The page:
A just-concluded audit of Smithsonian Institution collection stewardship revealed that, of 23 nonstaff individuals with unrestricted card reader access to the Numismatics Division offices and vault, only 10 could be identified by the numismatics staff as current volunteers, interns or researchers, placing the collection at risk to pilfering.
In response to the findings, keyed access to vaults containing items in the National Numismatic Collection at the Smithsonian Institution’s Museum of American History was restricted to authorized employees beginning Oct. 1.
The move was made after Smithsonian Office of Inspector General investigators determined unrestricted access posed an extreme theft risk.
The Smithsonian OIG issued a report Sept. 30 concluding an 18-month collection stewardship audit examining preservation and security concerns in all departments within the National Museum of American History.
The OIG noted that the Smithsonian has scheduled corrective actions to remedy all recommendations made in the audit.
All items of the NNC are stored on site in the museum at 1400 Constitution Ave. N.W. in Washington, D.C., according to Melinda Machado, director of the NMAH’s Office of Public Affairs.
The audit report makes reference to the National Numismatic Collection “only in terms of recommendations for strengthening access into the collections area,” Machado said Oct. 6. “The museum has addressed this issue. Only museum employees are allowed to obtain keys from the security office and they must be returned at the end of their shift.
“What this means is that non-museum employees as well as volunteers, interns or researchers to the numismatics offices must be granted access into the numismatic office area by museum staff and must be accompanied while in the vault.”
Access to vaults is through keyed locks.
During the time the OIG audit was conducted, it was learned one NNC volunteer signed out the key to the Numismatics suite several times a month during the period August 2010 to October 2010, despite his name having been removed from the Key Authorization List several months earlier. “This volunteer also had cardreader access to the Numismatics vault and therefore had unsupervised and unrestricted access to a highly valuable and easily pilfered collection,” according to the OIG’s findings.
Additionally, the OIG auditors found that, besides the existing curatorial staff and security officers, 23 other people had card reader access to the Numismatics offices and vault.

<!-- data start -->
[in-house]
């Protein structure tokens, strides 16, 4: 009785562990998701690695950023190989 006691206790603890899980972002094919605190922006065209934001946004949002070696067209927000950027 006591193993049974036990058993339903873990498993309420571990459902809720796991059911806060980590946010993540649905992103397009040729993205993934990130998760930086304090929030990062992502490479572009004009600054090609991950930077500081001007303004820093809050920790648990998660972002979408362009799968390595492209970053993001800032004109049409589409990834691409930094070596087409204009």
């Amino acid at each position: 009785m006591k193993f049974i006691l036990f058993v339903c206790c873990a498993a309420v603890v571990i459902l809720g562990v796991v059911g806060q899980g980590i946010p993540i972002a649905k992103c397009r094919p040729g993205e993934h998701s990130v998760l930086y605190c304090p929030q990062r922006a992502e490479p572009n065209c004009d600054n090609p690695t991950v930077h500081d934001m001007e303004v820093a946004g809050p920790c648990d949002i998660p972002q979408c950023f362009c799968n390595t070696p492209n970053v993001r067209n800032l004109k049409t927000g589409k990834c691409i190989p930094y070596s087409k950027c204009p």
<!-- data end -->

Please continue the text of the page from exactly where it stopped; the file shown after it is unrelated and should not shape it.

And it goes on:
“Numismatics staff could only identify 10 of the 23 individuals as current volunteers, interns, or researchers,” according to the OIG report. “Of the remaining 13 individuals, the Numismatics staff identified six as previous volunteers or interns; could not identify six; and identified one as deceased. We provided OPS [Office of Protection Security] Personnel Security Office with the names of the 23 individuals.”
According to the OIG audit, OPS confirmed that no record checks or background screenings were conducted for most of the 23 individuals, including three current volunteers.
“OPS believes that the unscreened volunteers received their badges before May 2007, when the Smithsonian instituted a policy of conducting background investigations on non-employees,” according to the OIG audit. “After we alerted OPS, the Personnel Security Office disabled the badges for the individuals with no background investigation record.”
Machado said that the NNC vault has three parts — one large room, with two side rooms where most of the paper currency is stored.
Machado said that the Colonial-era currency and the federal issues are all stored in enclosed cabinets within the vault. Most of the paper notes and proofs are stored in closed shelving, Machado said. A sequence of “containerization,” such as plastic sleeves, boxes, and closed cabinets, helps protect the collections, she said.
“There are some paper currency and proofs stored on more open type shelving, but all are in acid free boxes,” Machado said. “We have not had a situation where the sprinklers have gone off and the numismatics vault and storage area have not been subject to any of the types of leaks depicted in the OIG report.”
Machado added: “There are sprinklers in the space and they are connected to a central alarm system which is in this building. We have to have sprinklers in the building by code for fire suppression and life safety. If there is not a fire, but say the sprinklers were somehow to go off, the alarm would sound and then engineers would disable the sprinkler system and our preservation staff would address any issues.”
The full Sept. 30 OIG audit report can be found online at www.si.edu/OIG/InBrief_A-10-03-2.
The NNC contains more than 1 million items, including some pieces that are unique in the collection. ■